voice against the Salafists, considered too extreme, but it can not oppose
Muslim Brotherhood in strict sense.
The true nature of the Constitution
based on Sharia
As was the case
for the elections for the Constitutional referendum the people voted blindly.
The document was promoted among the people by imams and persons recognized as
But what is the
real significance of this Constitution based on sharia? What does the victory
of the "yes" in the referendum actually mean?
In Egypt, less
than 1% of the population can read or understand a legal text. This document is
actually a habitus, an ideological game of the Islamists to say: "We are
true Muslims and govern a Muslim country, trust us." But it is impossible
to build a State governed by this Constitution. In Sharia there are
unacceptable points for contemporary thought, especially all the physical
punishments (hudud) required by Islamic law. If you read the articles of the
Constitution, they do not have the precision that is expected of a constitutional
text, everything is very confused, generic, open to contradictory
interpretations. The attempt is to unite religion and state. However, the
population is becoming increasingly aware that it is one thing to act according
to the rules of Islam and another to have them within the civil law. One
example is the treatment of homosexuals.
In principle the
four Sunni schools (85% of Muslims) considered homosexuality the equivalent of
adultery for married heterosexuals, who are punished with death by stoning, or
as immoral for those who are not married, a crime that carries with it the
penalty of flogging. In order to proceed with punishment condemnation, however,
is required which includes presenting proof, the testimony of four men, a
photograph, or a DNA test. According to the most famous Sunni jurist, the
Egyptian Yusuf al-Qaradawi:
have had differing opinions about the punishment for this abominable practice.
Should it be the same penalty for zinā, or should both the
active and passive participant be killed? Although this may seem a cruel
punishment, it was advised to maintain the purity of the Islamic society, and
to cleanse it from these perverted elements.
In practice, few
Muslim countries apply these rules of law. In Egypt, the police sometimes put
homosexuals in jail, but frees them after a few weeks. If Sharia is applied to
the letter, officers would be required to kill them. Thank God they do not! In
fact, the idea of introducing Sharia law into society is very ambiguous. Until
now, its presence allows the Muslim Brotherhood to present themselves to the
people as true Muslims. However, no one knows how it will be applied in this
Constitution. Therein lies the problem.
Could Egypt ever become an
Egypt will never be
an Islamic state like Saudi Arabia or Iran. This would represent the major loss
of this government, which has already been subjected to strong criticism.
Throughout the history of the country no government has ever fought against an opposition
that embraces such a large part of the population.
Respect for the
dictates of Sharia is relative in modern Egypt. Islamic law should be
interpreted. The vagueness of the Constitution, and therefore its
interpretation mute the idea of a strict application of the law, but for
those who do not believe that Sharia is the "word of God" -
Christians, but also many Muslims - it is unacceptable.
The opinion of
many is that the Egyptian Muslim world has to experience an Islamic government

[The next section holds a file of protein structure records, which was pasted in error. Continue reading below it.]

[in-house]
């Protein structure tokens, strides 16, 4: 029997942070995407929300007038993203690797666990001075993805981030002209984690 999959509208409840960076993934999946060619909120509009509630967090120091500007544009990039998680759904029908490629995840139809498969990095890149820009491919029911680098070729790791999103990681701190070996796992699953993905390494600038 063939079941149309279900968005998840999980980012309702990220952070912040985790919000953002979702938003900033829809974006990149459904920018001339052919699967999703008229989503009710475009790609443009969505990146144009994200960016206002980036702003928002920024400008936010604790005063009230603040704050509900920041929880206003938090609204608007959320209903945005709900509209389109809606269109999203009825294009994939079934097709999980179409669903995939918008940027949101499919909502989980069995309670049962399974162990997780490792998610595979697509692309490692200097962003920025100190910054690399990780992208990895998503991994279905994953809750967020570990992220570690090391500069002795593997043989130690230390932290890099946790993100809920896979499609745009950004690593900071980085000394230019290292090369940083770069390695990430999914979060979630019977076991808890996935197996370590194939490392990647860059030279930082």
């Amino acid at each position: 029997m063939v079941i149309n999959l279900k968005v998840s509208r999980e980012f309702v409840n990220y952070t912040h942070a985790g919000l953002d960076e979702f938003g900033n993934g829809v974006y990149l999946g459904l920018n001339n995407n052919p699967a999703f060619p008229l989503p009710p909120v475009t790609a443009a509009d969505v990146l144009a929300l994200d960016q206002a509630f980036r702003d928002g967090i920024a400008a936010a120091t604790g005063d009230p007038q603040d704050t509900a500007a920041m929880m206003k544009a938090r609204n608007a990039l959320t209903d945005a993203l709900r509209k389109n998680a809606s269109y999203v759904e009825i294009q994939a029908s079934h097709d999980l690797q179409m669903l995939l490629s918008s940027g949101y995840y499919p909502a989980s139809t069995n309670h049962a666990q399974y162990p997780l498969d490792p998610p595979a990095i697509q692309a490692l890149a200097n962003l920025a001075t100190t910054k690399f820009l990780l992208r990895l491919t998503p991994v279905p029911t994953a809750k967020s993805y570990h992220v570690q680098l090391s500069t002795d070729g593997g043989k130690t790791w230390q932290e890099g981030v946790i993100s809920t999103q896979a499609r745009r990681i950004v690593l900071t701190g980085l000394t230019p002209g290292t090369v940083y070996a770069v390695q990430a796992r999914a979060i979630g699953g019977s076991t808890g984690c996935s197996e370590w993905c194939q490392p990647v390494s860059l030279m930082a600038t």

led by the Muslim Brotherhood to realize their true nature. To obtain approval,
the Islamists have always used their status as persecuted, portraying
themselves as victims of despotism and secularism. Now that they are in
government we will see if their system is correct or not, but in order to
decide, the people must first see them at work. In the coming months, they will
be judged on concrete issues: the economy, jobs and infrastructure. Not only on
ideas or adherence to Islam. If their presence corresponds, however, to the will
of the majority, tehn we must let them try.
The Christian victims of
extremism and responsibilities of al-Azhar
The vast majority of
Muslims are against violence against Christians and extremist attitudes, such
as those of Islamic radicals in Syria or against the Copts in Egypt. In some
videos filmed in the Syrian war many young militants are shown attacking
villages because inhabited by Christians, shouting "Allah Akbar" (God
is great). This phrase is both a prayer and a war cry. These small groups do
not represent Islam, but they are a reality that has been part of this world for
14 centuries. The Salafists, the most extreme fringe of Sunni Islam, are
fanatics, because rendered fanatics by the imam, who thanks to their authority
justify violent acts in the name of Islam and God. Al-Azhar has an immense
responsibility towards this world that has made its official entry into
Egyptian politics. Although the University does not explicitly follow and
indeed rejects the extremist line, it harbors a fanatical minority within its
structures which encourages people to use violence in the name of religion.
To fight an evil
we must recognize that it is an "evil". These contradictions have
their origin in the genesis of Islam. Many of the teachings that justify
violence are based on facts attributed to Muhammad. When a Muslim does something
violent, he always refers to a passage from the Koran or an episode in the life
of the Prophet. Changing this vision requires a real commitment on the part of al-Azhar,
not only statements issued by its religious leaders.
In order to
survive Islam must change. Many Muslims say that you can not grow while
believing that nothing has changed over the past 14 centuries. This is the line
of dialogue with other worlds and with faiths other than Islam. The Koran can
not be understood as text determined by God, and for this reason immutable and
impossible to interpret. A critical and fresh reading of the Koran is imperative,
at the risk of no longer being credible.
Yusuf al-Qaradawi, The lawful and the prohibited in Islam (Al-Falah Foundation,
nd), chap. 3, Section 1. The Physical Appetites, p. 165: "Sexual
Perversion: A Major Sin".